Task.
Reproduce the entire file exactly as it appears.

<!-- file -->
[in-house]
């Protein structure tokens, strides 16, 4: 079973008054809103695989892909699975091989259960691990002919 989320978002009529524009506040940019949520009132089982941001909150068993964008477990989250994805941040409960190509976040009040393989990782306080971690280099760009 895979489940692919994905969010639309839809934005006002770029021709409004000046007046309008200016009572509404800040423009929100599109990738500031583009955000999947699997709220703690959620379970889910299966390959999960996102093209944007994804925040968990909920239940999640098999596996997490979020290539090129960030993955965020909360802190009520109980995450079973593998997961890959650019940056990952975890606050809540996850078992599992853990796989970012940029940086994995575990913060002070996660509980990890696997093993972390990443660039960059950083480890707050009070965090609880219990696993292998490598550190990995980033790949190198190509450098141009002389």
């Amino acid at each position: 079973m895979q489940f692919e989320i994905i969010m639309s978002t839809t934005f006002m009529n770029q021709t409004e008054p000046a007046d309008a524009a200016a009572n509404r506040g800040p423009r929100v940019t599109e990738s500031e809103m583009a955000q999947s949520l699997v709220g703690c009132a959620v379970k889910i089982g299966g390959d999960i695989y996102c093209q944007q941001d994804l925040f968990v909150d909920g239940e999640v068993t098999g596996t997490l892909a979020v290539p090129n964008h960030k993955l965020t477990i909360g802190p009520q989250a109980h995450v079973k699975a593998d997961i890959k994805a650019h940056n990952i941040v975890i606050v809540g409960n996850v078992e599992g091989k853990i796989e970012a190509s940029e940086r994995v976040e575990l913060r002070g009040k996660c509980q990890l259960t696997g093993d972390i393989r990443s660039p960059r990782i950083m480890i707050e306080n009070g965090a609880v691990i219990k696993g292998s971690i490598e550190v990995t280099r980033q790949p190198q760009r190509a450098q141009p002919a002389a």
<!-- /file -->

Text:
[in-house]
């Protein structure tokens, strides 16, 4: 079973008054809103695989892909699975091989259960691990002919 989320978002009529524009506040940019949520009132089982941001909150068993964008477990989250994805941040409960190509976040009040393989990782306080971690280099760009 895979489940692919994905969010639309839809934005006002770029021709409004000046007046309008200016009572509404800040423009929100599109990738500031583009955000999947699997709220703690959620379970889910299966390959999960996102093209944007994804925040968990909920239940999640098999596996997490979020290539090129960030993955965020909360802190009520109980995450079973593998997961890959650019940056990952975890606050809540996850078992599992853990796989970012940029940086994995575990913060002070996660509980990890696997093993972390990443660039960059950083480890707050009070965090609880219990696993292998490598550190990995980033790949190198190509450098141009002389």
């Amino acid at each position: 079973m895979q489940f692919e989320i994905i969010m639309s978002t839809t934005f006002m009529n770029q021709t409004e008054p000046a007046d309008a524009a200016a009572n509404r506040g800040p423009r929100v940019t599109e990738s500031e809103m583009a955000q999947s949520l699997v709220g703690c009132a959620v379970k889910i089982g299966g390959d999960i695989y996102c093209q944007q941001d994804l925040f968990v909150d909920g239940e999640v068993t098999g596996t997490l892909a979020v290539p090129n964008h960030k993955l965020t477990i909360g802190p009520q989250a109980h995450v079973k699975a593998d997961i890959k994805a650019h940056n990952i941040v975890i606050v809540g409960n996850v078992e599992g091989k853990i796989e970012a190509s940029e940086r994995v976040e575990l913060r002070g009040k996660c509980q990890l259960t696997g093993d972390i393989r990443s660039p960059r990782i950083m480890i707050e306080n009070g965090a609880v691990i219990k696993g292998s971690i490598e550190v990995t280099r980033q790949p190198q760009r190509a450098q141009p002919a002389a």